The University of Toledo on Friday announced three ways it is making higher education more affordable.
The tax-supported university will offer free housing to transfer students for the coming spring semester, freeze tuition and fees for the 2013-14 academic year and give current freshmen who live on campus a 25 percent discount on housing next year.
Larry Burns, vice president for external affairs, said UT wanted to make the offers known now because finances are one reason students don’t return to campus.
“We feel very, very strongly that we can’t continue to raise the cost,” Burns said.
These are early days for public universities to establish their tuition, room and board rates for fall 2013. That usually happens in the spring.
In recent years, the Ohio Board of Regents, which coordinates public higher education statewide, has held universities to 3.5 percent tuition hikes.
But UT’s enrollment, like most tax-supported universities statewide, was down last fall.
The state decline on main campuses averaged 1 percent, with UT down 4.9 percent; the University of Akron, 3.2 percent; and Youngstown State, 5 percent, for example.
By setting its rates early, UT has the chance to build enrollment and fill a couple of hundred empty beds in its residence halls, Burns said.
“We’re about 75 percent filled,” he said.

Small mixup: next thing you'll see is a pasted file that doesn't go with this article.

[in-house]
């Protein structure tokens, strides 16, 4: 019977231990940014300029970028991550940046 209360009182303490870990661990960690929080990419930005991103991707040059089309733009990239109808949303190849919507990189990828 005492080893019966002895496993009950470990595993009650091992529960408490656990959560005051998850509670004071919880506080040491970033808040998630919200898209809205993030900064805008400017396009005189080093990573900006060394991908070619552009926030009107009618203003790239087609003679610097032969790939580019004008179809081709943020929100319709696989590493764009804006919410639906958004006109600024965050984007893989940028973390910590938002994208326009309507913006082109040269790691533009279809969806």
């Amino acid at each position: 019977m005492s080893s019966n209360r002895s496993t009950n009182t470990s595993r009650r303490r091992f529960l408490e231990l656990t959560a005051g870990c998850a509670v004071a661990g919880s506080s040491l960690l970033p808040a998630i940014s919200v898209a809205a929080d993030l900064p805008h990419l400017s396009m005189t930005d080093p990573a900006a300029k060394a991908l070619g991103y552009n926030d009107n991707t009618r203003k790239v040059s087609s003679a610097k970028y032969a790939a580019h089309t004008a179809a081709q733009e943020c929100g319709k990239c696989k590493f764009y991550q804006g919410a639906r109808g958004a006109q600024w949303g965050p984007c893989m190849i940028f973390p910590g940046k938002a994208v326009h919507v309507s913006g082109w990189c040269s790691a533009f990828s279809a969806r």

All Ohio colleges and universities face the prospect of shrinking enrollments. The number of high school students is declining and the number of adults returning to college to improve their job prospects apparently has reached its peak.
It is unclear if other universities will follow UT’s lead.
At Kent State, where main campus enrollment grew 2.8 percent to 27,706, spokesman Eric Mansfield said each university has to consider its own finances.
“We’re certainly sensitive to the rising costs,” he said in an email. “We’re always looking at options to ease that burden.”
Jim Tressel, UA vice president for strategic engagement, said the university was in “the midst of quite a bit of discussions. That’s first and foremost on our radar.”
He said his division is formulating ways to ease the burden on students but isn’t ready to announce them.
Carol Biliczky can be reached at firstname.lastname@example.org or 330-996-3729.